ASU researchers sequence genome of iconic saguaro cactus

Evolutionary history remains mysterious

October 26, 2017

The saguaro cactus, a towering, charismatic icon of the Southwest, is one of the most recognized and beloved of all cacti. As a keystone species of the Sonoran Desert, it is also one of the most studied and an integral part of the desert environment.

Despite this, relatively little is known about the saguaro’s evolutionary history. After decades of taxonomic and demographic studies, a group led by researchers from Arizona State University, University of Arizona and Universidad Nacional Autónoma de México, is using next-generation sequencing methods to decipher the saguaro cactus (Carnegiea gigantea) genome in hopes of understanding the evolution of its adaptations to life in an extreme environment and its relationship to other large cactus species.  Photo by Sandra Leander/ASU Download Full Image

In findings published this week in the journal Proceedings of the National Academy of Sciences, ASU researchers and colleagues from four universities announced they have successfully sequenced the saguaro’s genome, providing a new opportunity to use saguaro as a model species for future ecological, evolutionary and population investigations of cacti.  

“The genomic resources generated from our work on saguaro will enable scientists to understand the relationships and origins of novel adaptations in diverse groups of cacti in the future,” said Martin Wojciechowski, a co-author of the paper and professor with Arizona State University’s School of Life Sciences. “Now, we can identify the genetic regulatory and metabolic networks responsible for their unique form and physiology, including stem succulence, the synthesis of the distinct pigments that color flowers and fruits, and their unique form of photosynthesis.” 

The saguaro genome is about 1.4 billion base pairs, or approximately half the size of the human genome. However, it’s 10 times the size of the first sequenced plant genome (Arabidopsis). It’s also larger than many commonly cultivated plants such as rice and apple.

In this study, researchers also obtained genomic data from related cactus species — organ pipe, senita and cardón — as well as from a “reference” species to compare their adaptive traits and resolve long-standing challenges to understanding their evolutionary tree.

Cardón sahueso (Pachycereus pringlei), the tallest cactus species in the world.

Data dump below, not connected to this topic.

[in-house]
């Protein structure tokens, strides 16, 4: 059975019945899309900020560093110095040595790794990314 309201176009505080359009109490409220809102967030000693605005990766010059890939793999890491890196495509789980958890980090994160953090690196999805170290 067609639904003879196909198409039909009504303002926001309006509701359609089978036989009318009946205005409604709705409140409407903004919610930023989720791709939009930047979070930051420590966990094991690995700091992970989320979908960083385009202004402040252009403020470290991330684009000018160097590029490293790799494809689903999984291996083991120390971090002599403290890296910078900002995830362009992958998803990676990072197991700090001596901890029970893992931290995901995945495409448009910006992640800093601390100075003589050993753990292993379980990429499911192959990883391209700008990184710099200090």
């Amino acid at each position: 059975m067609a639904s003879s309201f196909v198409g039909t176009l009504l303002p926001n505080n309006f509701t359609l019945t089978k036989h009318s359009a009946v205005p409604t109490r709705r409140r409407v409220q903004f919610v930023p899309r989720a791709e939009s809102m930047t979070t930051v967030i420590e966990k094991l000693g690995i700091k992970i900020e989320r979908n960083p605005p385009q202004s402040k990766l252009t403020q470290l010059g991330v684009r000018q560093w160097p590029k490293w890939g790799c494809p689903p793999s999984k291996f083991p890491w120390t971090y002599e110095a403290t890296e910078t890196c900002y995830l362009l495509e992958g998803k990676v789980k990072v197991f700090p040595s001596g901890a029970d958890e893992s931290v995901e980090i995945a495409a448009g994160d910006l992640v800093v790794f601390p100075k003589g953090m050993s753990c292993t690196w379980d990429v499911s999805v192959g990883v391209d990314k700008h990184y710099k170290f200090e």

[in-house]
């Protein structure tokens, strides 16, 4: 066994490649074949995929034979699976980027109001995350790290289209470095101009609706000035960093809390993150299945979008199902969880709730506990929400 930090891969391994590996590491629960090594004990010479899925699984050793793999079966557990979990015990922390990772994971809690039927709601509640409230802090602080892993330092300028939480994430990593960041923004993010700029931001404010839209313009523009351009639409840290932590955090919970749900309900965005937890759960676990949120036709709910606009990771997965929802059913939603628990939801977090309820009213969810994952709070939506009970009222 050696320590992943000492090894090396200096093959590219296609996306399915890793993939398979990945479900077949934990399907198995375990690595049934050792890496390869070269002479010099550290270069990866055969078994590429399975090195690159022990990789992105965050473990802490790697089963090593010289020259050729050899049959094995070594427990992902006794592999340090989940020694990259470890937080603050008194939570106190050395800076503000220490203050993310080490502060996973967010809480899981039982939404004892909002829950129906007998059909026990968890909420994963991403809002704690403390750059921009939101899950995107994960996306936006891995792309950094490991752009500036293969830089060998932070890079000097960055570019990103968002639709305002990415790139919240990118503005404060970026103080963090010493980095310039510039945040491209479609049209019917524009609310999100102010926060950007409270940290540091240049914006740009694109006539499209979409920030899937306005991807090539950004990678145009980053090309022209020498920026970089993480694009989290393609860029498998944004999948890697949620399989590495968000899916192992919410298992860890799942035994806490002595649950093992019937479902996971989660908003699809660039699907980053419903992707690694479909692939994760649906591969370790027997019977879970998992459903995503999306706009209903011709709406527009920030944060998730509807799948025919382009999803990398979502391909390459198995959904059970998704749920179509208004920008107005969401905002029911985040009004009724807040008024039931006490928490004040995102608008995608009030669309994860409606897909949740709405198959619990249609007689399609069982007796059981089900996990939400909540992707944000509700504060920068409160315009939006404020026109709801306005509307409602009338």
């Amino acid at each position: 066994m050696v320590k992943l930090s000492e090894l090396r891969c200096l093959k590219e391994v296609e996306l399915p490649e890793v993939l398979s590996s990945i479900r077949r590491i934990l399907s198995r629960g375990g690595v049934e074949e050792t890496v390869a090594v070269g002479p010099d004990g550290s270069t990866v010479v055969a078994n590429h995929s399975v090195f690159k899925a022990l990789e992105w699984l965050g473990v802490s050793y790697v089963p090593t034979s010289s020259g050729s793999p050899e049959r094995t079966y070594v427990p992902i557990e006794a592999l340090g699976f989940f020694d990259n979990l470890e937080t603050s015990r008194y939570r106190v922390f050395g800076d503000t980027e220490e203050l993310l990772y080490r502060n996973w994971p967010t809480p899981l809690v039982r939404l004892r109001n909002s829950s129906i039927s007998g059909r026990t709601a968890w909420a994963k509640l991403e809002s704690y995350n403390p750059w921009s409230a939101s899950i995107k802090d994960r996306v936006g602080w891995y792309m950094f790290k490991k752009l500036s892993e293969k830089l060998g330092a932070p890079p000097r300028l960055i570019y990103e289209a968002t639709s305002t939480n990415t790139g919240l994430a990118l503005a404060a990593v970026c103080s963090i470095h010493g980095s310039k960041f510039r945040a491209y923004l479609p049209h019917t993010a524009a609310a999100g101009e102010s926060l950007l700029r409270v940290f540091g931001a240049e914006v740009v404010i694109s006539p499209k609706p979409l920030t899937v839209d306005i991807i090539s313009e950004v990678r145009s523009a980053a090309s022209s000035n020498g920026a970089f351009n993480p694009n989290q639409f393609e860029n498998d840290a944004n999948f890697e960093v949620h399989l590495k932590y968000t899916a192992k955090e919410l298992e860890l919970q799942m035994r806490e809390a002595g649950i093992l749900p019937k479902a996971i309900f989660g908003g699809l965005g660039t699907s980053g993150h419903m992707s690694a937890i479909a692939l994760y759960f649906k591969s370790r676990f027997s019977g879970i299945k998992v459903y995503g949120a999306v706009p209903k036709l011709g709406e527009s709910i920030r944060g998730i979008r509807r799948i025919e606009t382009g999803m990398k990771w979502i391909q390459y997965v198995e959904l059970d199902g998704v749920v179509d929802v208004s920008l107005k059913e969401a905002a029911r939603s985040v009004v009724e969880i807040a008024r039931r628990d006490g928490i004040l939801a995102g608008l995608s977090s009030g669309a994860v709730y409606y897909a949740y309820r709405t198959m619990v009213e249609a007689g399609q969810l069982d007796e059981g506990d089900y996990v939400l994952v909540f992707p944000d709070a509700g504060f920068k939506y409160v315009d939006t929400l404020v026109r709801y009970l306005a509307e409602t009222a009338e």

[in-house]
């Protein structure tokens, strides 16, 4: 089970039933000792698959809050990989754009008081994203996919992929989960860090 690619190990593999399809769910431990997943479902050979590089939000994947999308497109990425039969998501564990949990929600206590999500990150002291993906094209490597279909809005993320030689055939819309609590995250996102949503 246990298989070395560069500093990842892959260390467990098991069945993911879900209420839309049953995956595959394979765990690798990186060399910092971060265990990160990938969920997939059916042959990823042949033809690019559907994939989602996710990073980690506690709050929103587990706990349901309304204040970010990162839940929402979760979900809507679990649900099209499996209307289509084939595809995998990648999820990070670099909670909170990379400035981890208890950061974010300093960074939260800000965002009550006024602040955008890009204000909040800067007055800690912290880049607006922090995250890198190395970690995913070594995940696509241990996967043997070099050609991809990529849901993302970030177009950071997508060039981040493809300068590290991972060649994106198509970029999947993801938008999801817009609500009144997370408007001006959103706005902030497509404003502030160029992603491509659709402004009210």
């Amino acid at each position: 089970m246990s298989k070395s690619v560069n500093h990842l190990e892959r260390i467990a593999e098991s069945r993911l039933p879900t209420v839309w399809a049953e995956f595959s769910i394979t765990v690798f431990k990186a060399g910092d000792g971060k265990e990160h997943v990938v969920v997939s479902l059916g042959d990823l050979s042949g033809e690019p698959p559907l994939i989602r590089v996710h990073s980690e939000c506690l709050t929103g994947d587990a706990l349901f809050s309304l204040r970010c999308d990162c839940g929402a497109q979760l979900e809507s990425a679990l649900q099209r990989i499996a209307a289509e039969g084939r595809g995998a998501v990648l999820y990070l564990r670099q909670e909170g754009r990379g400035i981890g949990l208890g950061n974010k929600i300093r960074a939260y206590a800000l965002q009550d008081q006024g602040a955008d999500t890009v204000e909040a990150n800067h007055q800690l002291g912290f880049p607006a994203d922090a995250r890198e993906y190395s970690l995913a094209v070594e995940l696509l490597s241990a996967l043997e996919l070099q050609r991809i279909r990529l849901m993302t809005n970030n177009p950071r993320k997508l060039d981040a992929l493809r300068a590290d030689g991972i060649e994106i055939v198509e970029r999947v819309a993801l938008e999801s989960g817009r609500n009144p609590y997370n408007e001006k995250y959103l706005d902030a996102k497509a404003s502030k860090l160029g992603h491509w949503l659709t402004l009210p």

Cardón sahueso (Pachycereus pringlei) is the tallest cactus species in the world. This individual is growing in the Cataviña region of the Baja California peninsula in México. It is associated with an old mesquite shrub that probably acted as a nurse plant. The slender plants in the background are boojum trees. Photo courtesy of Alberto Búrquez/UNAM

The research team identified more than 4,400 genes common to all cacti species in the study. This information was then used to help reconstruct an evolutionary history of the species. While the genome sequences from the other cacti were less complete than the saguaro’s, researchers discovered that the saguaro’s closest relative among the cacti sampled is the cardón (Pachycereus pringlei), or “elephant cactus,” the tallest of cacti, found mostly in northwestern Mexico. 

But surprisingly, despite the fact that the saguaro is closely related to cardón, many individual saguaro genes are actually more closely related to senita or organ pipe cactus than cardón. This suggests a process of “parallel” or “convergent” evolution at the molecular level. This type of evolution is widespread in all organisms and can obscure evidence about actual relationships between cacti species. 

By using genome sequencing, the researchers discovered a pattern of incomplete “lineage sorting” in many genes — a phenomenon called “hemiplasy” that resembles parallel evolution.

“Our comparative analysis of genome sequences from saguaro and the four other cactus species revealed that the history of these species is a complex mosaic of different genes with different genealogies,” said Michael Sanderson, University of Arizona scientist and senior author of this paper.